All this of course is a denial of the claim that the racist system wishes to keep in place namely that the classifications of the system are ontological and biologically grounded, and not a social construction of biology and ontology.

P.S. I haven’t addressed male privilege, though I think one can argue that in the current racist system it is and has been also a sexist system, such that any privileges granted to the White female are derivative from being White and male.

 

 

The Meaning of Decline: Christianity, Religion, and Spirituality

Recently discussion of Lillian Daniel’s essay in 2011 and subsequent book on the Spiritual but not Religious (SBNR) and the need for institutional religious community, has been appearing in my social media streams and in a few blog posts.  This has dovetailed with two books I’d picked up recently. I wasn’t surprised but, I’m finding that we’ve been anxious about the possible decline of religious institutions and Christianity in the U.S.  for the past 40 years (Most if not all of my lifetime).

The first  book is from 1973, A Fire We Can Light, Martin E. Marty’s prognostications on the state of Christianity in the United States at that time.   Marty writes at a moment of an upsurge in religious fervor and conversion.  However,  Marty reports a lack of commitment to the trappings of religious institutions.  Marty puzzles over this growing interest in Christian faith that doesn’t care about American Christian institutions.  These movements were the Jesus People and what Marty calls new Pentecostals but soon would be called Charismatics.  Marty notes the interesting ways these groups have an unusual relationship to institutions.  The Jesus people are depicted as being unconcerned with doctrines or even consistency in beliefs, Jesus’ divinity, Resurrection and reincarnation are said to coincide in one person.  The new Pentecostals retain denominational identity but are an ecumenical phenomenon.  Marty anticipates both that these “Pentecostals” will have continuing effect in the various denominations (My wife is the daughter of some of these Pentecostals in the Episcopal Church), and that something like but unlike denominations will emerge out of this group, eventually Vineyard and other loose confederation of charismatic congregations (my mother-in-law, is currently in one of these congregations.)  However, Marty is concerned that these groups aren’t going to really contribute to the life of established religious institutions.  Reading A Fire we can Light now it is interesting, for there is an anxiety about decline and yet report on a great deal of dynamism in the religious (we might say now spiritual) landscape in the U.S.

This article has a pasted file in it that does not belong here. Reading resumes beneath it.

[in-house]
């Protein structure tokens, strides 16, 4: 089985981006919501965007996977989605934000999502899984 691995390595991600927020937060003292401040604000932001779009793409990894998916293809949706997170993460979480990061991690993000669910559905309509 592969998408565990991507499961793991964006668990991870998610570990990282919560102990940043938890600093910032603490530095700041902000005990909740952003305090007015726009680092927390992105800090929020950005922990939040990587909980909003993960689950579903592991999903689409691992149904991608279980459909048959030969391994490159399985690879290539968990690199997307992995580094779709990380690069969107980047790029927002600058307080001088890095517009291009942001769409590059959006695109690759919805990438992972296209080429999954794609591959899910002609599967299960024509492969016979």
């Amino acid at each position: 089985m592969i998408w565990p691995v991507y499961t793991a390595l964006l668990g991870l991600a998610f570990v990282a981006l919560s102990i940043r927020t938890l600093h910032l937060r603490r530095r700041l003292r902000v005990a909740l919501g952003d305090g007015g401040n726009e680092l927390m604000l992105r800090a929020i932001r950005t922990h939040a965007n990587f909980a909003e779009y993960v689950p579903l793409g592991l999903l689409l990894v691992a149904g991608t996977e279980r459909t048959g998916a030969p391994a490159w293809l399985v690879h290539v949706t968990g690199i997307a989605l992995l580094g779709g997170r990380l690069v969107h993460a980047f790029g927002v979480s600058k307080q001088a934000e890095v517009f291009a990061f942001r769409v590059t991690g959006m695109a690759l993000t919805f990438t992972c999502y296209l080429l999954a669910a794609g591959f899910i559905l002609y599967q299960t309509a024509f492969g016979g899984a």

The other book I’m reading is from 1996 (my first year at Fuller Theological Seminary) Robert Wuthnow’s Christianity and Civil Society.   The main thrust of the book is for another post, however, the questions addressed and raised by Wuthnow, are rooted in an anxiety about the relevance of religion in our culture and society.  He’s asking what if anything our religious institutions can or should contribute to Civil Society. In seeking to answer this question Wuthnow doesn’t  know what to do with the seemingly contradictory statistics about the importance of religion in the United States.  Reading this now I say, ah this seeming contradiction is that in the statistics we are seeing the emergence of what we’ve now label SBNR.  Yet scholars like Wuthnow and the writers of surveys hadn’t noticed that a distinction and line was being drawn between spirituality and religion.  Even now if I use the language of Religious Studies, SBNR are religious, just religious outside of traditional institutions. From a Religious Studies standpoint “institutions” aren’t’ the essential component to being religious, though at the same time Religious Studies has been adverse to essential definitions of religion, and have stuck to phenomenological ones.  So I can tell you this is an instance of religion but I can’t tell you why all instances of religion belong to that set.  But I digress, in apart because Wuthnow was well received in Religious Studies as well as Theological circles.  Wuthnow seeks to be upbeat, the most negative reports on religion he feels are exaggerated, because of the continuing reports of belief in God and the practices of prayer etc.  Even so, he can’t deny the decline of the “Mainline”.  From the data Wuthnow sees that Americans don’t seem to be any less religious then we have been especially if one looks over the long-term (and not simply comparing the 1990’s to the 1950’s).  Yet at the same time there does seem to be a decrease in interest in the religious institutions, specifically at this time represented by the decline in the formerly dominant religious institutions of the Methodists, Presbyterians and Episcopalians.  Even, so Wuthnow seeks to be optimistic about American religious institutions.